In the early years of the third millennium, we find ourselves at the dawn of an exciting new era in space exploration. As we get used to seeing crystal-clear colour images of Mars almost on a daily basis thanks to the huge success of the Spirit and Opportunity Mars Exploration Rovers, it’s easy to forget that we are looking at a world that is hundreds of millions of miles away. Thanks to the ambitious goals of NASA and mankind’s inherent curiosity and thirst for knowledge, we can look forward to more exciting decades of space exploration on the way from the Moon to Mars…
April 19th 2004 – read more below the gallery
Though the first maps of Mars date back to the early 17th century, mankind’s first “close encounter” with the red planet was in 1965, when the American probe Mariner 4 sent back 21 images. Thanks to the prevailing political environment stimulating the space race between Americans and Soviets, it was only 4 years later that mankind took its first steps on the Moon. Whilst other lunar landings followed, with the end of the Cold War space exploration concentrated more on scientific and research aspects, centred on the use of the space shuttle and space stations. Now, fuelled by the success of the two Mars Rover projects and the commitment of US President George W. Bush in January 2004, a new impetus has been injected into space exploration with the prospect of a return to the Moon, this time as a staging post for mankind’s ultimate challenge – the conquest of Mars.
The programme is highly ambitious: robotic exploration of the Moon in 2008; a new Crewed Exploration Vehicle (CEV) in the same year; the first CEV flight in 2014; extended human space missions by 2015 and a return to the Moon by 2020. The challenges are immense and the questions remain as numerous now as they did before the first moon missions. NASA’s recent successful test of the revolutionary X-43A scramjet aircraft, 100 years after the first human flight, is the shape of things to come. But numerous other obstacles will have to be overcome, the solutions to which will undoubtedly bring further innovations and new technology that will ultimately benefit mankind as a whole.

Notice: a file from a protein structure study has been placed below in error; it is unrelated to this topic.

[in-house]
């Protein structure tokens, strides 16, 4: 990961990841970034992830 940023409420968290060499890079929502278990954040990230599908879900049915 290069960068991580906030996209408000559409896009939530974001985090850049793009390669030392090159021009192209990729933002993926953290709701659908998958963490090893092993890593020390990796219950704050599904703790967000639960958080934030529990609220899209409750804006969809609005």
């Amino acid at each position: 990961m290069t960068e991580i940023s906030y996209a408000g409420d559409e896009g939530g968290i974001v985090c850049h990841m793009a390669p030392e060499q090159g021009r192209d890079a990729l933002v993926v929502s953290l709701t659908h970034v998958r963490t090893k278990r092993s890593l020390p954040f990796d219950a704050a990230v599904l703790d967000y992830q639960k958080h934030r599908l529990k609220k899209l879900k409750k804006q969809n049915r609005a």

Today’s planners do at least have a head-start over those entrusted with the Apollo missions. In the infancy of space exploration, these pioneers were essentially faced with a blank piece of paper, with no existing space technology to build on. Every component, every item of equipment had to be tested to its limits before being approved for use in space. Even the wristwatches chosen for the astronauts had to pass tests that many of today’s watches would fail. So tough were the tests in fact that only one watch was still working at the end: the Omega Speedmaster. It was therefore purely on its own merits that this Omega chronograph became the only watch to be flight-qualified for manned space missions and subsequently the first and only watch to be worn on the moon. The Soviets subsequently equipped their cosmonauts with the same watch as the Americans, though since they covered their needs through anonymous government purchase orders, the people at Omega were none the wiser. Although the company’s association with space exploration came about without it knowing, Omega has since maintained a close relationship with the major space agencies and some of the astronauts that have worn the Speedmaster.
In the year that we celebrate the 35th anniversary of the moon landing that catapulted the Speedmaster into watchmaking stardom, the Omega Speedmaster Professional remains as popular as ever, with its “flight-qualified” credentials still serving as a guarantee of its robustness and precision. Having successfully withstood the journey to the moon and a short stay on its surface during various Apollo missions, the Speedmaster could quite conceivably return there with the astronauts in 2020. However, a voyage to Mars would impose new constraints on watches and timekeeping (and, no doubt, even stricter tests by NASA). In addition to coping with an average temperature of -53°C, as well as local, regional and global dust storms, the Mars watch may also need to take into account the longer Martian day (the “sol”), which is equivalent to 1.027 Earth days.
Leaving the designers and watchmakers to ponder these new, tougher specifications, Omega is pleased to introduce a special timepiece to record this new turning-point in space exploration. The special-edition Speedmaster “From the Moon the Mars” bears all the hallmarks of the original “Moon Watch”, with the same robust case, functional bezel with tachymeter scale and sober matt black dial with luminous baton hands. It also shares the hand-wound calibre 1861 that is legendary among mechanical watch enthusiasts for its precision and reliability, offering a power reserve of 45 hours when fully wound. The transfers of the Earth, the Moon and Mars in the chronograph counters and small seconds counter on the dial clearly indicate the commemorative purpose of this timepiece, as does the inscription “From the Moon to Mars” found on the dial between 5 and 3 o’clock as well as engraved on the case back. As a further touch of exclusivity, each piece also bears its own individual sequential number on the case back.
One thing that’s sure is that when mankind does eventually return to the moon, these special Speedmaster models will still be ticking away, just as the first watch worn on the moon – lost for over 30 years but found again last year – is still going strong. And in the meantime, we will continue to innovate and pioneer in its field, working to ensure that, if any member of the human race sets foot on Mars, he or she will do so wearing an Omega.